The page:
How did Bridgette Wilson, 21, a former Miss Teen USA from Gold Beach, Ore. (pop. 1,585), wind up playing opposite Anthony Hopkins in Oliver Stone's biopic Nixon, due in December? Simple. She auditioned. "It's a small part," says Wilson, whose credits include Mortal Kombat and The Last Action Hero. "When I auditioned, my scenes weren't even written. Oliver said, 'Why don't you try to loosen up and come on to the casting director?' So I walked over to her and made the most of the situation." Playing at seducing a woman paid off. She was cast as an exotic dancer who tries to "loosen up" Nixon before a benefit. "The scene shows how uncomfortable he was making small talk," she says. Not so Mr. Hopkins, who plays Nixon. "He's so genuine. After every scene he'd say, 'This is really fun, isn't it?' "
YOU LIKE ME! YOU REALLY LIKE ME!
John Travolta will be staying alive with three new movies this year: Get Shorty, White Man's Burden and Broken Arrow. But he still mists up when talking about the response to his last comeback, in the 1994 hit Pulp Fiction. "I felt such good will," says Travolta, 41. "People wanted to see me survive, which is so rare in Hollywood that I've been touched to tears." But his success has been tough on his friends. One of his buddies recently helped a young actress move into a new apartment. "All of a sudden," Travolta recounts, "this girl pops in the Pulp Fiction CD and starts to do the dance I do with Uma Thurman. This girl was auditioning for my friend, whose face went white with this whole weird scene."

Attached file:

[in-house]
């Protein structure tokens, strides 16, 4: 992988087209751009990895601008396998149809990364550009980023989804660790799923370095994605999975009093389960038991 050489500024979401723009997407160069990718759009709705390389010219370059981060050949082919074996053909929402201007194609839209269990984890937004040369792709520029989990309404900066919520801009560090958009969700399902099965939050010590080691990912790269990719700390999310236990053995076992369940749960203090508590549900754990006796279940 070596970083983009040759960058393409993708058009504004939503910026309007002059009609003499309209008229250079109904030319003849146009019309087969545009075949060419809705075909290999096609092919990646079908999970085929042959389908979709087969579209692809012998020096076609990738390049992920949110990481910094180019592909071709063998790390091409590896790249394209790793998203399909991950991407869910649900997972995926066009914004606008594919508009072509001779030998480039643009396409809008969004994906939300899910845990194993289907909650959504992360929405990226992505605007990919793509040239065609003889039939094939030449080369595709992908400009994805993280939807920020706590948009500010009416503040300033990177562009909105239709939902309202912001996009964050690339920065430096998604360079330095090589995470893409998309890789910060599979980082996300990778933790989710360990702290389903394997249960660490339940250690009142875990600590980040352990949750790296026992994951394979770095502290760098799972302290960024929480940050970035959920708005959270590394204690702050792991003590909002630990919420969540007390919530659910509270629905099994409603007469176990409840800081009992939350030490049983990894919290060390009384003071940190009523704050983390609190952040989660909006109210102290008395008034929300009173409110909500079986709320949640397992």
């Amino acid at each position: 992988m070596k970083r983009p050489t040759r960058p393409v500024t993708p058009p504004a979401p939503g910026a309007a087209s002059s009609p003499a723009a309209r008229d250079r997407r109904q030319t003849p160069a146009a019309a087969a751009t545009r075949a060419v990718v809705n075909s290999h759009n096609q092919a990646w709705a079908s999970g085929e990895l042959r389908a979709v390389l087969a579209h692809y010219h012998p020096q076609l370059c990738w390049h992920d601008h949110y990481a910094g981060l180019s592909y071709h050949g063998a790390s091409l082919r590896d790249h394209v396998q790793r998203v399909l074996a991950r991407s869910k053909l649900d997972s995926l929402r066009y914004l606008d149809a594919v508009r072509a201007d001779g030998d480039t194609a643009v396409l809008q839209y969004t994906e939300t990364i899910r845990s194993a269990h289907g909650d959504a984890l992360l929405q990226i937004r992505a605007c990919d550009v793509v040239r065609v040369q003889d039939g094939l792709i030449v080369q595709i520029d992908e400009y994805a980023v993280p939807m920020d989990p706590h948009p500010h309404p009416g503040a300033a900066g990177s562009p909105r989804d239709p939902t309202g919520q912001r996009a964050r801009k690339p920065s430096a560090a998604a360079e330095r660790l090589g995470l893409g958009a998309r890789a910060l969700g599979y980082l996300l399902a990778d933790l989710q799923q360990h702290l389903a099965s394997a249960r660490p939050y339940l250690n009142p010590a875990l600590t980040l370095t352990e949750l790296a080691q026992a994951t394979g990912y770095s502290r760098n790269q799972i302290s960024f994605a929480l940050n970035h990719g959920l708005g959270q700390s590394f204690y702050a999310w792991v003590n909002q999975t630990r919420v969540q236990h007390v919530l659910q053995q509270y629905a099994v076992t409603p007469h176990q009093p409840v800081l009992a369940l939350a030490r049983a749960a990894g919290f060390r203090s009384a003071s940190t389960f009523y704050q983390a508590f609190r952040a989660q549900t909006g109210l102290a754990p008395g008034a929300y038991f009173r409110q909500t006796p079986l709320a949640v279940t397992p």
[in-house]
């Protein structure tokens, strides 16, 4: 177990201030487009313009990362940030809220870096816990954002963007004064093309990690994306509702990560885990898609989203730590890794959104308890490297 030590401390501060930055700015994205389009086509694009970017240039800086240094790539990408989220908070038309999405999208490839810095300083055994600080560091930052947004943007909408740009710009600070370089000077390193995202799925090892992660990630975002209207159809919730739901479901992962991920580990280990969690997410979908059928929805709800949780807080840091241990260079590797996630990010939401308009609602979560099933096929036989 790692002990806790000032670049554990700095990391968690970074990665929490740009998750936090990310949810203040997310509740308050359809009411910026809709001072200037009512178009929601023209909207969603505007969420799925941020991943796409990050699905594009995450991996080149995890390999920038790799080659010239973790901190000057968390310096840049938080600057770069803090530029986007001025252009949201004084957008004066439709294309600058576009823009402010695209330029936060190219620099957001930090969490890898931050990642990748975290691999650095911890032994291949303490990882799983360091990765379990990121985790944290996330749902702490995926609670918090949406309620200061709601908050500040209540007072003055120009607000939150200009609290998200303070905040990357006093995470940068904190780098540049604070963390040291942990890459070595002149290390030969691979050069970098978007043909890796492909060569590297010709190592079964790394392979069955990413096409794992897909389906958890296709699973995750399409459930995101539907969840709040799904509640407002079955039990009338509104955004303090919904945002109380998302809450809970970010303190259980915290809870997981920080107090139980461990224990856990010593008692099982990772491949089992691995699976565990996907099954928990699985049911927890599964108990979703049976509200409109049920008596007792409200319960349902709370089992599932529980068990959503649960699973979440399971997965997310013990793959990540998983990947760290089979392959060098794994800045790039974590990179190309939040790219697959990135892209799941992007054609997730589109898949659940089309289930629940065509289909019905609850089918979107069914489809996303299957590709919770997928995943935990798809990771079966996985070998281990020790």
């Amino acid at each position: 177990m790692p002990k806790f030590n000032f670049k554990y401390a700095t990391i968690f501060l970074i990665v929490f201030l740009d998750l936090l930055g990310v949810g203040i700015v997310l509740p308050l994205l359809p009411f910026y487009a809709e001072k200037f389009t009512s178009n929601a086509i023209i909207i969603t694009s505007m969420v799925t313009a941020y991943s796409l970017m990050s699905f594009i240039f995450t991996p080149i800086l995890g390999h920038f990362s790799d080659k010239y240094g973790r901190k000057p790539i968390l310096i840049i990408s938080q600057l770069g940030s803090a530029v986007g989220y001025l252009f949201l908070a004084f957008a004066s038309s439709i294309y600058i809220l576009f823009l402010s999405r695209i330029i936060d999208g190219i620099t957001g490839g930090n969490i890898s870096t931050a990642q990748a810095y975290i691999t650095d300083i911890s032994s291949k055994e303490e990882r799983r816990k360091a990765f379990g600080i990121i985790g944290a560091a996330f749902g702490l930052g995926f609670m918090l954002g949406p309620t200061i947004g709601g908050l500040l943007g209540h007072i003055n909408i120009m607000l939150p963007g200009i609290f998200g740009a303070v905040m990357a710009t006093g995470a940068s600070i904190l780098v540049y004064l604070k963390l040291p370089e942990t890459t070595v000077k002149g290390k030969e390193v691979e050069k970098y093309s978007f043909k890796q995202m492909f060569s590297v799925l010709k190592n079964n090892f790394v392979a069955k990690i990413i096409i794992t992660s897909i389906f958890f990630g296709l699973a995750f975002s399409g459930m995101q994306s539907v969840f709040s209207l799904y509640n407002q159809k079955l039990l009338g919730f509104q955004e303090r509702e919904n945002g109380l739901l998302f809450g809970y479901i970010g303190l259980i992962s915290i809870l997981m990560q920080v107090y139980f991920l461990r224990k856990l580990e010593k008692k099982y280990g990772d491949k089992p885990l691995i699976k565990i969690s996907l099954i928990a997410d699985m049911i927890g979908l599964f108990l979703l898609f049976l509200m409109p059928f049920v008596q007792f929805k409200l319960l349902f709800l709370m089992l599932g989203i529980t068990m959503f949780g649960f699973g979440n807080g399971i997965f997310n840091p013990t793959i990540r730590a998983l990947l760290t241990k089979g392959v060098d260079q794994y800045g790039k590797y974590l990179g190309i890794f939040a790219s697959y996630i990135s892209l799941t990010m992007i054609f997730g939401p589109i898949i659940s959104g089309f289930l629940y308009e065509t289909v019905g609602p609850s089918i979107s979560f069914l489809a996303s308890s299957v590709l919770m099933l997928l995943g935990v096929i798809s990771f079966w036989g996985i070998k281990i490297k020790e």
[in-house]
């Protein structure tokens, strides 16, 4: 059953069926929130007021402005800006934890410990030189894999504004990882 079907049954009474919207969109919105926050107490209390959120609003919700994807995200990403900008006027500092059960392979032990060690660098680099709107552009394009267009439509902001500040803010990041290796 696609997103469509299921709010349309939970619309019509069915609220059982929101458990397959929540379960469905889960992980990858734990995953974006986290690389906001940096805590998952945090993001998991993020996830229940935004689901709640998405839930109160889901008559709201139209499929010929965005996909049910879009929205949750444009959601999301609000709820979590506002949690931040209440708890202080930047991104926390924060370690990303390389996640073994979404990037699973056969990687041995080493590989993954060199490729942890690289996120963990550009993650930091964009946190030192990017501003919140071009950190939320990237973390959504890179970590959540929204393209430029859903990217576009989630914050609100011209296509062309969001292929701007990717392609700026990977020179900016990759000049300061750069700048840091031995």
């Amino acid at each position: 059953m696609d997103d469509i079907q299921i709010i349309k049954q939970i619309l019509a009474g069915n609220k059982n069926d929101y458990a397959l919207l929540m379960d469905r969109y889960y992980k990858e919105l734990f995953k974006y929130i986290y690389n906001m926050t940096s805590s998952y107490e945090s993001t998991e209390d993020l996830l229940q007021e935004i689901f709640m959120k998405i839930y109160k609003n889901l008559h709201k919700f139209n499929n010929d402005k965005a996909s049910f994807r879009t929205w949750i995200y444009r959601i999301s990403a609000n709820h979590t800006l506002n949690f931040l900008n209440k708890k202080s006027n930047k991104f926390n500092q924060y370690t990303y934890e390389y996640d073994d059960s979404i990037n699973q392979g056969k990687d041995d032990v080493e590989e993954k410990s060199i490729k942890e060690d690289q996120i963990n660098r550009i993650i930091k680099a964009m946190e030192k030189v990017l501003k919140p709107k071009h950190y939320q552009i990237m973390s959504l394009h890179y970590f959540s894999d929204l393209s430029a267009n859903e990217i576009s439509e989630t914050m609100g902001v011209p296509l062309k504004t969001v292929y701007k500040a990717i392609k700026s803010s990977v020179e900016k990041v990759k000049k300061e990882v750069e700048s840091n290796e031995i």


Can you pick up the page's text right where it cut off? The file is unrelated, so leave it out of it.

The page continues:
FROM HERE TO INFINITI
Welsh actor Jonathan Pryce, 48, picked up this year's best actor award at Cannes for his portrayal of Englishman Lytton Strachey, the openly gay Bloomsbury Group scribe, in the upcoming drama Carrington. He has also won the Olivier and Tony awards for his stage performances in Hamlet and Miss Saigon, but most Americans know him as the debonair pitchman for Infiniti. "I was in a crowded elevator, and a man said, 'You look like the guy from the car commercials.' I said, 'People often tell me that.' But another guy in the elevator sprang to my defense, announcing, 'He also does a pretty good Hamlet.' "
FREAKS NEED NOT APPLY
Danny Bonaduce, former child star and ex-drug abuser, promises to keep it clean on his new daytime talk show, Danny!, which airs in syndication this month. "Some of the talk shows forget that no matter how seriously they treat a guy who is sleeping with his rottweiler, it is just a freak show," says Bonaduce, 36. "People like that will not be on my show. They should be in some sort of therapy. I'm lucky to have a job; how can I help them?" Bonaduce, who has spent the last two years as a Chicago disc jockey, could learn from the masters. "I was at a showbiz convention," he says. "The Friends people were in one corner talking to the Seinfeld people, the drama guys were over there. I see all the daytime talk show hosts in one group—Jerry Springer talking to Jenny Jones and Montel. I had to join in. Geraldo comes up to me and says, 'Bonaduce, they just can't kill you, can they?' Then he walked away. I thought that was so cool."